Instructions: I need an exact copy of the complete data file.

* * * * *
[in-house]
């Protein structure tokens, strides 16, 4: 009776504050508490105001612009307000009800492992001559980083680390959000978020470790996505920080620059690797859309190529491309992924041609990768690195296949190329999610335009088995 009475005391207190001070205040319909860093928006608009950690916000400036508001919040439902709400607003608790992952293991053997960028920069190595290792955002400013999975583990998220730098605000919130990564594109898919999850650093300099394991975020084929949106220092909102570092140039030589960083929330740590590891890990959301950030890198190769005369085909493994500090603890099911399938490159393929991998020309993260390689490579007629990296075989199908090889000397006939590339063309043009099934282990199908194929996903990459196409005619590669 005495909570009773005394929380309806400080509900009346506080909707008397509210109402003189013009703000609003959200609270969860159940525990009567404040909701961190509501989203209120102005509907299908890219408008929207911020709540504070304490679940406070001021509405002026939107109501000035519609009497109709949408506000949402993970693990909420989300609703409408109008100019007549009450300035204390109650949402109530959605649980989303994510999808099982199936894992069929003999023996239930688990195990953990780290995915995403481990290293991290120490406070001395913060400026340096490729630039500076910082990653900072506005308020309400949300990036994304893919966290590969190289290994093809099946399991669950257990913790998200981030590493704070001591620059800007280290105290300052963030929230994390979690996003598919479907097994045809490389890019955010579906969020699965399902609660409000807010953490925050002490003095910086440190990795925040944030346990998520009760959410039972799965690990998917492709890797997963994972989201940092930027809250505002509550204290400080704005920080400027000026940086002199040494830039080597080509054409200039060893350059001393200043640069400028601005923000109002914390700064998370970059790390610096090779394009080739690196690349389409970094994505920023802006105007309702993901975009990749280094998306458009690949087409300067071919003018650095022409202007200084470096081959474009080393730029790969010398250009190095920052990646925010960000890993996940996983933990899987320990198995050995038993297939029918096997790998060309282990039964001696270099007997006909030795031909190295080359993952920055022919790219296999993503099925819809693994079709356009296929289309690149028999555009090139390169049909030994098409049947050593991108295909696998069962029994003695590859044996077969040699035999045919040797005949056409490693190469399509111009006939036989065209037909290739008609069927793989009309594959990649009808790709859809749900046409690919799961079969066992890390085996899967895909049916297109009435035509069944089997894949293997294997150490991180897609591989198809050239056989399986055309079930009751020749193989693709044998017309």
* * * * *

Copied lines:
[in-house]
């Protein structure tokens, strides 16, 4: 009776504050508490105001612009307000009800492992001559980083680390959000978020470790996505920080620059690797859309190529491309992924041609990768690195296949190329999610335009088995 009475005391207190001070205040319909860093928006608009950690916000400036508001919040439902709400607003608790992952293991053997960028920069190595290792955002400013999975583990998220730098605000919130990564594109898919999850650093300099394991975020084929949106220092909102570092140039030589960083929330740590590891890990959301950030890198190769005369085909493994500090603890099911399938490159393929991998020309993260390689490579007629990296075989199908090889000397006939590339063309043009099934282990199908194929996903990459196409005619590669 005495909570009773005394929380309806400080509900009346506080909707008397509210109402003189013009703000609003959200609270969860159940525990009567404040909701961190509501989203209120102005509907299908890219408008929207911020709540504070304490679940406070001021509405002026939107109501000035519609009497109709949408506000949402993970693990909420989300609703409408109008100019007549009450300035204390109650949402109530959605649980989303994510999808099982199936894992069929003999023996239930688990195990953990780290995915995403481990290293991290120490406070001395913060400026340096490729630039500076910082990653900072506005308020309400949300990036994304893919966290590969190289290994093809099946399991669950257990913790998200981030590493704070001591620059800007280290105290300052963030929230994390979690996003598919479907097994045809490389890019955010579906969020699965399902609660409000807010953490925050002490003095910086440190990795925040944030346990998520009760959410039972799965690990998917492709890797997963994972989201940092930027809250505002509550204290400080704005920080400027000026940086002199040494830039080597080509054409200039060893350059001393200043640069400028601005923000109002914390700064998370970059790390610096090779394009080739690196690349389409970094994505920023802006105007309702993901975009990749280094998306458009690949087409300067071919003018650095022409202007200084470096081959474009080393730029790969010398250009190095920052990646925010960000890993996940996983933990899987320990198995050995038993297939029918096997790998060309282990039964001696270099007997006909030795031909190295080359993952920055022919790219296999993503099925819809693994079709356009296929289309690149028999555009090139390169049909030994098409049947050593991108295909696998069962029994003695590859044996077969040699035999045919040797005949056409490693190469399509111009006939036989065209037909290739008609069927793989009309594959990649009808790709859809749900046409690919799961079969066992890390085996899967895909049916297109009435035509069944089997894949293997294997150490991180897609591989198809050239056989399986055309079930009751020749193989693709044998017309």